Valery Leith – The Company of Glass

As I wrote in an earlier post, I bought The Company of Glass (1999) by Valery Leith because the back cover text only gave a description and gave nothing away about the plot. I thus had no idea what to expect, but the description sounded interesting so I took the gamble.

The Company of Glass is a non-mainstream fantasy novel. It contains fairly original concepts and ideas. One might have read about similar things but Valery Leith does it in her own way. It is a book which is about persons who are undergoing the transition from a tribal to a people society. In the meanwhile they live in a world with strange monsters and mysterious and dangerous human-like creatures where there are places where time and space are not what they seem. That would be enough spoiling but for a review, especially when it is about non-mainstream fantasy, I have to present some key elements to at least give an idea. Luckily Leith helps me in preventing in giving away too much too soon.

One thing that I immediately liked about the story is that it doesn’t have an introduction. The story starts from the first page while you immediately have been left with some gaps of knowledge by the prologue. The pace of the story can be seen as fast, but I see it as simply not bothering with details or just random events to set up characters which are usually part of an introduction. Even as this is a trilogy, the story comes to an actual conclusion, leaving some openings for the sequel. I’m not that much a fan of cliffhangers, especially as I don’t have book two yet, so a conclusive story was a good thing.

The book is told from the view-point of several characters. This was done fairly decent, but I’ve seen it done much better. There is some character development but the story was not particularly set for that. This is a more story-driven than character-driven novel. What I mean with that is that the author is all about telling the story. The characters play there distinctive role but it is not particularly their actions that decide the story.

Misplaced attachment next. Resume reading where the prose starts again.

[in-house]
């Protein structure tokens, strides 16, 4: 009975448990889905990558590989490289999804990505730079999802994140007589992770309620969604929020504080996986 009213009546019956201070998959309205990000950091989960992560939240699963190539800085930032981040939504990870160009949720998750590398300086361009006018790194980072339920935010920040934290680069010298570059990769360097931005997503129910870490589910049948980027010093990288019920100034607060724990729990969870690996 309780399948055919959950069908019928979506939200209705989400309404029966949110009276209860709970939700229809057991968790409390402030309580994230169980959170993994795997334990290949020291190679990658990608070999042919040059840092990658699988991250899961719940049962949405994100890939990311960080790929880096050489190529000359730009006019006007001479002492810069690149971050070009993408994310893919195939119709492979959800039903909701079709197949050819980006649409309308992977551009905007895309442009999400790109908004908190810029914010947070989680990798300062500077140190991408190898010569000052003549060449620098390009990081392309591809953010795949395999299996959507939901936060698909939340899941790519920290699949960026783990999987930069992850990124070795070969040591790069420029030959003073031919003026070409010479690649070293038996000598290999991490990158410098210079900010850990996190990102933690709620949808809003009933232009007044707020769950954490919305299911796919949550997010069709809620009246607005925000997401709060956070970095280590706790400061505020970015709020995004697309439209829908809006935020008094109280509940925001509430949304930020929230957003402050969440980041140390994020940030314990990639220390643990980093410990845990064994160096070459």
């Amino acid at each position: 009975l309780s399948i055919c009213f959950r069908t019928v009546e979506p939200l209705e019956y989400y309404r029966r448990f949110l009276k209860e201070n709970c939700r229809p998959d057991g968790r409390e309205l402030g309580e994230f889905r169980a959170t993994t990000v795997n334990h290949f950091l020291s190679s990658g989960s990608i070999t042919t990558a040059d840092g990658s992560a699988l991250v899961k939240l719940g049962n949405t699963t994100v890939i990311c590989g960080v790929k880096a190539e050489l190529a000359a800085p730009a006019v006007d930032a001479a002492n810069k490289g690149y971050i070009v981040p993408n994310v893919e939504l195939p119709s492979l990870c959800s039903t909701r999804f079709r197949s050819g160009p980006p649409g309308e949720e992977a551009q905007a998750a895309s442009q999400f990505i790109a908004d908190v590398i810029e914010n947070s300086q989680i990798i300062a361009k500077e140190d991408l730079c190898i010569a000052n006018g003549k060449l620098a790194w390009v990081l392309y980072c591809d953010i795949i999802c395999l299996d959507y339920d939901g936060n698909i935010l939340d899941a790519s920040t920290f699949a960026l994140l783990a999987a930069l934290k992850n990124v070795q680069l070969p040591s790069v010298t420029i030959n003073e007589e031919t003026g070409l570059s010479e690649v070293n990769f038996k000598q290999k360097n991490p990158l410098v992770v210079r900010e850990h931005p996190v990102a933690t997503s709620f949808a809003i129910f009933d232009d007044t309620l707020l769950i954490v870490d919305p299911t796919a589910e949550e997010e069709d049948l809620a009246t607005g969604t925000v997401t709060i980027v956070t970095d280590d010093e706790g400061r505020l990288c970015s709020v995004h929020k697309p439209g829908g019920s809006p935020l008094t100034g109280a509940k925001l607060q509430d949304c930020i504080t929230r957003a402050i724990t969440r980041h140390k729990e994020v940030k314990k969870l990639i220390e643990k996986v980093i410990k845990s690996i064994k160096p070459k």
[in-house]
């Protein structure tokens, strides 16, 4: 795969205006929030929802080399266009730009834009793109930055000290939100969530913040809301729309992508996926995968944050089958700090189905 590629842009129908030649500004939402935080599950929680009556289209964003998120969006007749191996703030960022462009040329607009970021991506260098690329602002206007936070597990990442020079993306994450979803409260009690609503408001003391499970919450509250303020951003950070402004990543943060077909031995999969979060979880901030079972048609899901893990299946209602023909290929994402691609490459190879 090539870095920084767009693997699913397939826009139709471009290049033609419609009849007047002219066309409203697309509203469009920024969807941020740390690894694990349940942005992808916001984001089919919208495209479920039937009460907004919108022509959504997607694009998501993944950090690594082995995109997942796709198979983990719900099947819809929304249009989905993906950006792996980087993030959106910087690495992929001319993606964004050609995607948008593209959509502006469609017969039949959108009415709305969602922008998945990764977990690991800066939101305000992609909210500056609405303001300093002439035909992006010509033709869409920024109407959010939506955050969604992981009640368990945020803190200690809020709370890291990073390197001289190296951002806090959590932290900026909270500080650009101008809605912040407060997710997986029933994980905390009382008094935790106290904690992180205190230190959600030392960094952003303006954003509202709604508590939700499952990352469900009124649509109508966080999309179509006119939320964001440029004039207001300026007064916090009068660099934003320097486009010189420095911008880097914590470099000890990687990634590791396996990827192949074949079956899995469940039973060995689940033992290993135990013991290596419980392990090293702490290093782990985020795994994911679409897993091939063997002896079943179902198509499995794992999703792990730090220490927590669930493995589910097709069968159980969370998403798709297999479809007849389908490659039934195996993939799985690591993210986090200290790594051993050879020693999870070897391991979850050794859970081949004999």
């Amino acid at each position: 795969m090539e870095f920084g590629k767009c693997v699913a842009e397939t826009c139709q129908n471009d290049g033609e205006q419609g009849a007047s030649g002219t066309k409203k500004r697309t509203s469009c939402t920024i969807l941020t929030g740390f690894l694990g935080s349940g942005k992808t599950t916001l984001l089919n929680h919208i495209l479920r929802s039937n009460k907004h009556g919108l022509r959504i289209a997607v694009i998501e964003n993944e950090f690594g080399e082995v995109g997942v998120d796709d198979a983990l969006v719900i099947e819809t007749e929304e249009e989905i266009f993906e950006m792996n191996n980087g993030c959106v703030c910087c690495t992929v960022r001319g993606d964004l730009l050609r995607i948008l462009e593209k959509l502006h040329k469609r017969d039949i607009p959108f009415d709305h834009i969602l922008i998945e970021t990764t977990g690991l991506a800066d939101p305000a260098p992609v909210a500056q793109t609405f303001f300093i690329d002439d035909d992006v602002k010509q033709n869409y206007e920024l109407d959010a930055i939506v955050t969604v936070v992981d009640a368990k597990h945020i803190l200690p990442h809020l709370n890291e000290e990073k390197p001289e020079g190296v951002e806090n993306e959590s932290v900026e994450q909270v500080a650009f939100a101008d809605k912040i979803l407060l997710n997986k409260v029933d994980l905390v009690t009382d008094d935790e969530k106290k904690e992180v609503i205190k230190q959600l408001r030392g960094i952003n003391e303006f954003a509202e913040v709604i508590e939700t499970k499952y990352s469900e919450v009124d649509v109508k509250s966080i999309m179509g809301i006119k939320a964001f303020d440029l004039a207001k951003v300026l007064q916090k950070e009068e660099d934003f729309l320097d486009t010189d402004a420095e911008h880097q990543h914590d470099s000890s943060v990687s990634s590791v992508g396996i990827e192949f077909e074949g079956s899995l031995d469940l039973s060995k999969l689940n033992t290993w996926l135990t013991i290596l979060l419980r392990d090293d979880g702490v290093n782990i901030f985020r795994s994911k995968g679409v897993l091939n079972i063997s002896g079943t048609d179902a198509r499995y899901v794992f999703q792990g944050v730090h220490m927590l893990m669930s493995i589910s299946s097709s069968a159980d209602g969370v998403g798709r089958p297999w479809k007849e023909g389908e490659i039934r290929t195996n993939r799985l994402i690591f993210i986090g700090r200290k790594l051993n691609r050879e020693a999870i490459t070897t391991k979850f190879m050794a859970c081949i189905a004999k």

The book contains a number of mysteries. I like this, because it makes the reader guess what the answer will be. One mystery involved the ending of the plot of the first book and I guessed it correctly, although it is not something that doesn’t leave other openings or explanations. I don’t know if other readers will see it that easily.

A weak point about the style of writing was the use of flashbacks. Instead of having an introduction Leith added a fairly large number of flashbacks to explain some background about several characters. In my view there were too many of them. Some of them could have been done through dialogues to avoid the repetitive nature of this element in the early story or simply postponed so they were spread out more.

This book certainly was an interesting and enjoyable read due to its original ideas and lack of mainstream elements. The depiction of the characters and the writing style however were quite average and didn’t make much impact. It wasn’t bad, but also not particularly noteworthy. I do recommend it for any fantasy fan. I myself have ordered the next two books online (as I doubt I will find them anytime soon in my local bookstores) as I want to read more about this great story. I can say it was a good gamble, something which I usually am right in.

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